The Year of the Knife by G. D. Penman

The Year of the Knife - G.D. Penman

Oh wow there is such a lot here. So very much here.


We have a completely amazingly different alternate world. A modern day British Empire - with all the issues of Imperialism and Colonialism attached and examined. This isn’t some excuse to just play with the aesthetics - the Empire is not a benevolent force by any means (though there is some fascinating complexity there. I love how while definitely an issue, it also stands out as one of the few nations that don’t brutally persecute vampires). But also with magic and demons equally drastically changing the shape of the world. From the United Nations of Native Americans who most certainly have not been conquered, to mainland Europe badly overrun by demons. On top of this we have a definitely steampunk aesthetic which is always beautiful and fascinating


We have a complex and fascinating magic system with so many possibilities and implications - from how magic is used in the Industrial Revolution to how powerful mages are treated, to the maths and formula talented and skilled magic users perform while at the same time having some excellent takes on how magic is treated in different regions, different talents and how they can certainly match or surpass more formal training.


I can’t stress enough, the breadth and fascination of the world building, the different nations, the different branches of the government and forces, the


To that we have some awesome action scenes, lots of exciting and dramatic magic, a brutal and terrifying police investigation with lots of mystery, lots of battles and some generally excellent, fast paced writing (generally, I’ll get to that) and some really genuine creepiness as well.


And my gods there was a definite twist there. A truly excellent twist that brought all the myriad plot points together truly awesomely.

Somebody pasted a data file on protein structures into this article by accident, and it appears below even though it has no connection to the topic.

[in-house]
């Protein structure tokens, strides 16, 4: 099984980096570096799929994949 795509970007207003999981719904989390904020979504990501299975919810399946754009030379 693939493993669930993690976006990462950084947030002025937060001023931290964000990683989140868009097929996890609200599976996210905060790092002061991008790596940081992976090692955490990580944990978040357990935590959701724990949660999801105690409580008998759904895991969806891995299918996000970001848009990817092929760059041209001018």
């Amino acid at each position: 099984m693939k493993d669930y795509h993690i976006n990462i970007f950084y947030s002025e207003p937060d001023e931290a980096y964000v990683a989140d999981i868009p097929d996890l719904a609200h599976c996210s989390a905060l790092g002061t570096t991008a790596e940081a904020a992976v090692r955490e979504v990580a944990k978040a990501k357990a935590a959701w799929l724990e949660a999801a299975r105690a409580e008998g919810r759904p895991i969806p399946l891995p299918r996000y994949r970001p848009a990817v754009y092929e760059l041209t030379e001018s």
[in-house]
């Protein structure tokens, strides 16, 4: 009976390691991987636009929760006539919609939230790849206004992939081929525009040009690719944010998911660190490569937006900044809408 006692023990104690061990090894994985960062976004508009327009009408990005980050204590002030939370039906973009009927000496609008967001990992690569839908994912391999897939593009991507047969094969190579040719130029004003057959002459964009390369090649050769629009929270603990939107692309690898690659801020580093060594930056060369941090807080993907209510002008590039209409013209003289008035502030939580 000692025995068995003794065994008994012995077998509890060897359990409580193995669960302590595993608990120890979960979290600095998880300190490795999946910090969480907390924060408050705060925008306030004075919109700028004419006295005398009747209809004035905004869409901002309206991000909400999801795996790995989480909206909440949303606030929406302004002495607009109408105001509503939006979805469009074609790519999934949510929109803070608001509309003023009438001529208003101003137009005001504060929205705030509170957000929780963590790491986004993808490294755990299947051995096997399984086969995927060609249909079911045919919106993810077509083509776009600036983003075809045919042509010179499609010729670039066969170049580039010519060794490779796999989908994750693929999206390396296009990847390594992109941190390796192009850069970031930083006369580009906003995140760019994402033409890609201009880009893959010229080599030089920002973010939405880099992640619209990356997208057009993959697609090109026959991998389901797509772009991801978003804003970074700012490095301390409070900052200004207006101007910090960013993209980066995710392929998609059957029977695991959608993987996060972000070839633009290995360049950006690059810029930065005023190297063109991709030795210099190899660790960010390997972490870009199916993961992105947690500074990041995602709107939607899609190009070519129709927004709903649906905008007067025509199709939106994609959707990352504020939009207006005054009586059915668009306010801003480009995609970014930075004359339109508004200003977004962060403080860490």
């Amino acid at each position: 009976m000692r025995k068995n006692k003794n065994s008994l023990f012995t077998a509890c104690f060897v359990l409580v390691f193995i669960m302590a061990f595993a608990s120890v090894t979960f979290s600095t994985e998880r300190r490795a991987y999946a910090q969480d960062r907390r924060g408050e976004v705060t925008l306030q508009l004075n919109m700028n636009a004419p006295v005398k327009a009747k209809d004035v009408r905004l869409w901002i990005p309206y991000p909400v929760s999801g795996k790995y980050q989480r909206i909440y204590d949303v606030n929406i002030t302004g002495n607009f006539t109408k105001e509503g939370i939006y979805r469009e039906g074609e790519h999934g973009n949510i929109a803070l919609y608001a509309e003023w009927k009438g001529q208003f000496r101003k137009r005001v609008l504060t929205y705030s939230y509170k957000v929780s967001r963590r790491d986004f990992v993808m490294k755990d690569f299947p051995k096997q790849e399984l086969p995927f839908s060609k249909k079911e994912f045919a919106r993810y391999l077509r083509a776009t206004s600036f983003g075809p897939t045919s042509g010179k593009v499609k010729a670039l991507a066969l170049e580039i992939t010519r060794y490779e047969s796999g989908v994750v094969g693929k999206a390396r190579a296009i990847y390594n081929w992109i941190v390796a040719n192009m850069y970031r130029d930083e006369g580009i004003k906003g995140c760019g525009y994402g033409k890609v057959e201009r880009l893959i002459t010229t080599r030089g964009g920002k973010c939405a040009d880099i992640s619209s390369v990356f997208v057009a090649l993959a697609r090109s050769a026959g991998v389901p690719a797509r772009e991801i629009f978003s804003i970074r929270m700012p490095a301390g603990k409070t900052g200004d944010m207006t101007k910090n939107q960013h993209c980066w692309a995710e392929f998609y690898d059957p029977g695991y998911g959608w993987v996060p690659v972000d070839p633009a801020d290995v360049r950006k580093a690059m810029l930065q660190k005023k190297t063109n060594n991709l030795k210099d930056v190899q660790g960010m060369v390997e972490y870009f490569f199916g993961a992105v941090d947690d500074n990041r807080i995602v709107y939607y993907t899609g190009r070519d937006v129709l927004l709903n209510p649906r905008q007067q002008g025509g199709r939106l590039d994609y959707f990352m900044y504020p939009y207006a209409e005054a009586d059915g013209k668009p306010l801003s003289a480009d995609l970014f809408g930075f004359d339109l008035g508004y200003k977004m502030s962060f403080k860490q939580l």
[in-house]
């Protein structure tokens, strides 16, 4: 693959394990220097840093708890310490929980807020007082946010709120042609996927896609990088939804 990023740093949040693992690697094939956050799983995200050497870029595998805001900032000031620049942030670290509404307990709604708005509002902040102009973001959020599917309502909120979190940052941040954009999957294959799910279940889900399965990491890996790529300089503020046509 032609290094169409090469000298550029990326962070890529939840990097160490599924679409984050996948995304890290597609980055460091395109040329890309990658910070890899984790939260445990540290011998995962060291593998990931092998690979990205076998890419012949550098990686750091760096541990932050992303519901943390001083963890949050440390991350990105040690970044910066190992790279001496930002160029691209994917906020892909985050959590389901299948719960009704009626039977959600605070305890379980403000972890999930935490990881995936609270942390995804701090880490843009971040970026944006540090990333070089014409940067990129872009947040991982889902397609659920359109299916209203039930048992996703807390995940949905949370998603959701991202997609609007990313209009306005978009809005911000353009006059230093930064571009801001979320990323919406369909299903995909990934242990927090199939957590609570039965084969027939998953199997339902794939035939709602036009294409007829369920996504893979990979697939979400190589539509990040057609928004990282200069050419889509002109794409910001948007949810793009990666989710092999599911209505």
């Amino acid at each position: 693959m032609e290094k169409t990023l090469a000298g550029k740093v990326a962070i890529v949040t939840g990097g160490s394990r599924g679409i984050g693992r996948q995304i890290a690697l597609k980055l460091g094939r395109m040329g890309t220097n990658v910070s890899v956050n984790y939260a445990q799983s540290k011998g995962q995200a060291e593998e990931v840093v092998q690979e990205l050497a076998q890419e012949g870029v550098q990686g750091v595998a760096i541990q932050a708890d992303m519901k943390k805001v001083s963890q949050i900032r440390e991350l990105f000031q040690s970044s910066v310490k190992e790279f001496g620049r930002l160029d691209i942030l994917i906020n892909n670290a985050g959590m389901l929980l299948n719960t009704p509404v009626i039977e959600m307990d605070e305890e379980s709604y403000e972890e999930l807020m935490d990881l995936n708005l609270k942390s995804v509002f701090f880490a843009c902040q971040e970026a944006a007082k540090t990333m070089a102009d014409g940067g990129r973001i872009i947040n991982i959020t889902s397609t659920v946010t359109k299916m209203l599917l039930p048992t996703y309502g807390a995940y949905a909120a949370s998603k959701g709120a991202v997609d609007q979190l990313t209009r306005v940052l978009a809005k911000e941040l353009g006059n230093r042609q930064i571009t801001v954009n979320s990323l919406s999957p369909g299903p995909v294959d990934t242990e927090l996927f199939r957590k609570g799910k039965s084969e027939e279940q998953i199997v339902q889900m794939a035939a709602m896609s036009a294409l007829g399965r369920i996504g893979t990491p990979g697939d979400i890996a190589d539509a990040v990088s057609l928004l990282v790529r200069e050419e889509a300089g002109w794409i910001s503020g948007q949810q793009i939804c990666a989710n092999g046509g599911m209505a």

Our main character, Sully, is powerful, intelligent and capable both as a magic user and as an investigator. She doesn’t have any real respect for authority - but that doesn’t make her a mouthy rebel without purpose. She’s passionate, excellent fun and a definite force to be reckoned with. She’s an excellent protagonist. And she’s a lesbian, and she’s sexual - both casually and with a long term albeit fraught relationship with another woman. And there are definitely issues with their tumultuous relationship it is nothing to do with their sexuality and far more to do with vampirism and commitment issues and previous bad experiences.


The pathologist is a fascinating and eternally curious Indian man, her main conspirator and fellow researcher into the murders is a deeply academic, ferociously intelligent and amazingly well connected, politically astute Black man. One of her fellow cops and one she most relies on is a definite Man of Colour and we have a presence from the United Nations - of Native Americans. It’s a definite diverse book with clear depictions of minorities, all alongside ongoing examinations of persecution, imperialism and even how, for example, Sully can awkwardly fit in the system as an IBI officer and give people a heads up who may be hurt by the system




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